Where the Caribou Still Roam
Guy Mueller, author
Where the Caribou Still Roam chronicles Guy Mueller's travels in the northern reaches of the wilds of North America. More than an adventure travelogue, Caribou is a weave of personal memoir, environmental and cultural commentary, and even some spiritual inquiry. It is also about coming to terms with middle age, a story that Mueller tells with warm wit and wisdom, from the aft end of a red canoe while paddling down the Thlewiaza River in Nunavut, Canada's newest and most northern territory. Mueller shares his concerns about the struggle of our planet and humankind to coexist. He pays tribute to North America's last free-flowing rivers, laments the ruin of others, and takes the reader on a quest to learn about the peoples of the Far North, including the Inuit, a people formerly known as the Eskimos. Mueller tells how these northern hunters, whose Siberian ancestors crossed the Bering Strait thousands of years ago, have persevered amid changes of staggering magnitude. Few have experienced the phenomenon of culture shock more recently or profoundly than the Canadian Inuit. Where the Caribou Still Roam is a story about the author's home continent of North America, but it is also a story about the search for both individual and cultural identity, a search that never ends but one that links us all in shared humanity.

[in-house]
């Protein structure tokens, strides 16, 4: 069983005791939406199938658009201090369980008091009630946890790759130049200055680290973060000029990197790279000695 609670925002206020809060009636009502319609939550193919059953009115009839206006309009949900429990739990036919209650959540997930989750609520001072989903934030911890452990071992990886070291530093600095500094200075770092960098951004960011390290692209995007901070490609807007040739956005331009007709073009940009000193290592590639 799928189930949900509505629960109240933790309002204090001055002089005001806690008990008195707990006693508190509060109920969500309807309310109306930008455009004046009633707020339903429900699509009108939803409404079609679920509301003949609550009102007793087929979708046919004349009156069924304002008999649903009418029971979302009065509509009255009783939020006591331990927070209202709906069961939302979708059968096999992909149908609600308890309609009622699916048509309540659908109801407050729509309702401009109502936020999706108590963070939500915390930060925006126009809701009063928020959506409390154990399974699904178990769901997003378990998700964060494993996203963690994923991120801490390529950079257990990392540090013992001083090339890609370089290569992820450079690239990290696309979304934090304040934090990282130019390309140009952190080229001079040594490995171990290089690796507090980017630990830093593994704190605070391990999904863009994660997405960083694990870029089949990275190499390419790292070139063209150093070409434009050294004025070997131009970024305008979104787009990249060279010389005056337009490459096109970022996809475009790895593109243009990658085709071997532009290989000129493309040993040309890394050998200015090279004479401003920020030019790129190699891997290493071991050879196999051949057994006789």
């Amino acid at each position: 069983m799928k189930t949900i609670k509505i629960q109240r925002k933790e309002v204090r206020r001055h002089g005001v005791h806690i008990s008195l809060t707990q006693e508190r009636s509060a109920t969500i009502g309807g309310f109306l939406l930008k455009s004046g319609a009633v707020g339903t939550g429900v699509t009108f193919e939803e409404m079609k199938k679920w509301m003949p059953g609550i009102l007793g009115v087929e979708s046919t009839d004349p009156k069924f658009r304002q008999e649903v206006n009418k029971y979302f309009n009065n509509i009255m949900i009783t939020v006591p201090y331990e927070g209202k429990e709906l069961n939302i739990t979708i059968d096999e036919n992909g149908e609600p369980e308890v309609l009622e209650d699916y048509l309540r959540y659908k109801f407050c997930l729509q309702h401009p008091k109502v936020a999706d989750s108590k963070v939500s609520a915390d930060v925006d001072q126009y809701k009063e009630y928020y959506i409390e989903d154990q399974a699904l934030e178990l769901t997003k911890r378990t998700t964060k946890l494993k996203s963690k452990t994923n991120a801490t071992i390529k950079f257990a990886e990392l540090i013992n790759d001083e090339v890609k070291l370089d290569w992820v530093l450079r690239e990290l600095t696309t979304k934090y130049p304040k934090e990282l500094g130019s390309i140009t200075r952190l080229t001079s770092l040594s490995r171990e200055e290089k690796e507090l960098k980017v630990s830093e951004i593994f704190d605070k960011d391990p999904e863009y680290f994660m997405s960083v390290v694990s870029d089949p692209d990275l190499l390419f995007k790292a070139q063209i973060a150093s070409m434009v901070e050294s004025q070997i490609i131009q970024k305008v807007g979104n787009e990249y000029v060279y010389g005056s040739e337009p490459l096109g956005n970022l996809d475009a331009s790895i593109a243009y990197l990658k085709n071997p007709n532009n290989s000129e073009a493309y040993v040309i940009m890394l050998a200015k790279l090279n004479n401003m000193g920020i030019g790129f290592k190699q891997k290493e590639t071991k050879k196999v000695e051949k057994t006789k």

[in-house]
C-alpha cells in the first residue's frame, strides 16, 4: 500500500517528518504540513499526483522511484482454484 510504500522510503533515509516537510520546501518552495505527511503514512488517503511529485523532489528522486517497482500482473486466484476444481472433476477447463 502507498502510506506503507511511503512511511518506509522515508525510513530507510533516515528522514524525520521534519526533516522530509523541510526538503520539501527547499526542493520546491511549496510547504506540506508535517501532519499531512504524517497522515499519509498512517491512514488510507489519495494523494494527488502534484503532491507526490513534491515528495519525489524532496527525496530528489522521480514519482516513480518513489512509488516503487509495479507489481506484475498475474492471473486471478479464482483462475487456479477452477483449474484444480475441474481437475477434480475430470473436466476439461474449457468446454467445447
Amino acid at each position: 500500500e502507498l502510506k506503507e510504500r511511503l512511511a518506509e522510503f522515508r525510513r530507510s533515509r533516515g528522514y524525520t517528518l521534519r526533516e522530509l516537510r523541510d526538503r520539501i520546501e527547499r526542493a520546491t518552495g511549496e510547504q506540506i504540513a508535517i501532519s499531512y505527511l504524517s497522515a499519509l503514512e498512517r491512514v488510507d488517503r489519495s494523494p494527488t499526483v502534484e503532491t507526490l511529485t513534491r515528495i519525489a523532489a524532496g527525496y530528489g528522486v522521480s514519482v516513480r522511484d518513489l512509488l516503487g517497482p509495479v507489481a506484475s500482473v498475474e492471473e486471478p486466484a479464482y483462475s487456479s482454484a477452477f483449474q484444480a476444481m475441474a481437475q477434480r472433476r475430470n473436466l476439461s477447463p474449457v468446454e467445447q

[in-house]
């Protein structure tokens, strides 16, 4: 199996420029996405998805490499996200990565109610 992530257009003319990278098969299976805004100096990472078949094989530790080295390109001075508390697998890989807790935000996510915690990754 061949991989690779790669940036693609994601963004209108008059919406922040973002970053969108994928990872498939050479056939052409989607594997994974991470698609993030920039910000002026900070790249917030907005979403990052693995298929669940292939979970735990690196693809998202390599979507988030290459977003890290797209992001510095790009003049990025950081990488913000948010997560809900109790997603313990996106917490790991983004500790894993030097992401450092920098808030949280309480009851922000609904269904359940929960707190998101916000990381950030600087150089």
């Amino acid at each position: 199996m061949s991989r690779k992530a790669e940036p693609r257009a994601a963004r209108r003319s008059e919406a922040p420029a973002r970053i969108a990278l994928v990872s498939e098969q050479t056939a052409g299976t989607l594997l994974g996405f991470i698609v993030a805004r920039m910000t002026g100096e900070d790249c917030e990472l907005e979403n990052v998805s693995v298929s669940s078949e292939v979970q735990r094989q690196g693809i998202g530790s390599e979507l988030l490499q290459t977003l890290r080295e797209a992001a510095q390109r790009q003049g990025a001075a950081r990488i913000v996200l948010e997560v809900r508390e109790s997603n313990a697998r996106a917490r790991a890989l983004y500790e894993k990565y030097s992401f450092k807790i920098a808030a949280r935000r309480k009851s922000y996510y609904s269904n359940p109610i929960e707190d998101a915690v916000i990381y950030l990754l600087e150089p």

In this earnest, well-intentioned debut, a retiree searches for adventure and answers for himself and the planet during a rafting trip in the Arctic. After selling his family’s business, Mueller, in his mid-50s, joins a friend on a three-week, 200-mile trip down the Thlewiaza River in Canada’s Northwest Territory. Despite fears of bears, injuries, and isolation, he embraces his new pursuit, beginning with researching the area and uncovering the unique aspects of the Arctic’s ecosystem and the looming environmental threats posed by mining, oil extraction, and global climate change. Weaving in tales of previous explorers to the region and describing local indigenous cultures, Mueller juxtaposes the territory’s inhospitable terrain and weather with its life-sustaining waters and wildlife. Academic jargon—such as “debitage of predecessors”—finds its way into the narrative, but so do vivid descriptions and turns of phrases such as “library of places,” “tongue of boulders,” and the “McDonalization and Disneyization of society.” Reflecting on humans’ place on Earth, he writes, “We share this world together, and somehow, we must learn... to coexist more gracefully among our selves.” The result is a thoughtful and vivid, if sometimes scattered, off-the-grid travelogue. (Self-published.)